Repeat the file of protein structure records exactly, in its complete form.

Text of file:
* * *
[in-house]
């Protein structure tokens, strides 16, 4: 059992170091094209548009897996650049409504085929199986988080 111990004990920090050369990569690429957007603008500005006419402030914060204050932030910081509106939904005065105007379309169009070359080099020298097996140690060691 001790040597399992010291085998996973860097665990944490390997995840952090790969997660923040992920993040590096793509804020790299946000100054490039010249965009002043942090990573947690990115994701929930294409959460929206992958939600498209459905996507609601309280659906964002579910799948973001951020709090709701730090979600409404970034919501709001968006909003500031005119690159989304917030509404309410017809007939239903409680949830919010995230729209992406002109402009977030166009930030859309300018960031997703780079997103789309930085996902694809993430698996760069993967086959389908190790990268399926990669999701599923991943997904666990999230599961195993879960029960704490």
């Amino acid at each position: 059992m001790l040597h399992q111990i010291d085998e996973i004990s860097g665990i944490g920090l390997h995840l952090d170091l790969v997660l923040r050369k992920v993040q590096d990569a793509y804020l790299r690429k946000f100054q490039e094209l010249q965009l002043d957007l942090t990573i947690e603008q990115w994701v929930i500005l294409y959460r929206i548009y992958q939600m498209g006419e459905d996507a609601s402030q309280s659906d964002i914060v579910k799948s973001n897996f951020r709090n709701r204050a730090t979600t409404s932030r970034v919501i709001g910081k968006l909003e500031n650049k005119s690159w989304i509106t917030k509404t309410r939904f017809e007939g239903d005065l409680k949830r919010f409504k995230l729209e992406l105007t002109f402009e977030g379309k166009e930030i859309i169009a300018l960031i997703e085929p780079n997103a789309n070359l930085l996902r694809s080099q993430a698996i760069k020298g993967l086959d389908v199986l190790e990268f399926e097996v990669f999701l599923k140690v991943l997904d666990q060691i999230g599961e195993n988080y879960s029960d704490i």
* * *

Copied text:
[in-house]
């Protein structure tokens, strides 16, 4: 059992170091094209548009897996650049409504085929199986988080 111990004990920090050369990569690429957007603008500005006419402030914060204050932030910081509106939904005065105007379309169009070359080099020298097996140690060691 001790040597399992010291085998996973860097665990944490390997995840952090790969997660923040992920993040590096793509804020790299946000100054490039010249965009002043942090990573947690990115994701929930294409959460929206992958939600498209459905996507609601309280659906964002579910799948973001951020709090709701730090979600409404970034919501709001968006909003500031005119690159989304917030509404309410017809007939239903409680949830919010995230729209992406002109402009977030166009930030859309300018960031997703780079997103789309930085996902694809993430698996760069993967086959389908190790990268399926990669999701599923991943997904666990999230599961195993879960029960704490």
């Amino acid at each position: 059992m001790l040597h399992q111990i010291d085998e996973i004990s860097g665990i944490g920090l390997h995840l952090d170091l790969v997660l923040r050369k992920v993040q590096d990569a793509y804020l790299r690429k946000f100054q490039e094209l010249q965009l002043d957007l942090t990573i947690e603008q990115w994701v929930i500005l294409y959460r929206i548009y992958q939600m498209g006419e459905d996507a609601s402030q309280s659906d964002i914060v579910k799948s973001n897996f951020r709090n709701r204050a730090t979600t409404s932030r970034v919501i709001g910081k968006l909003e500031n650049k005119s690159w989304i509106t917030k509404t309410r939904f017809e007939g239903d005065l409680k949830r919010f409504k995230l729209e992406l105007t002109f402009e977030g379309k166009e930030i859309i169009a300018l960031i997703e085929p780079n997103a789309n070359l930085l996902r694809s080099q993430a698996i760069k020298g993967l086959d389908v199986l190790e990268f399926e097996v990669f999701l599923k140690v991943l997904d666990q060691i999230g599961e195993n988080y879960s029960d704490i």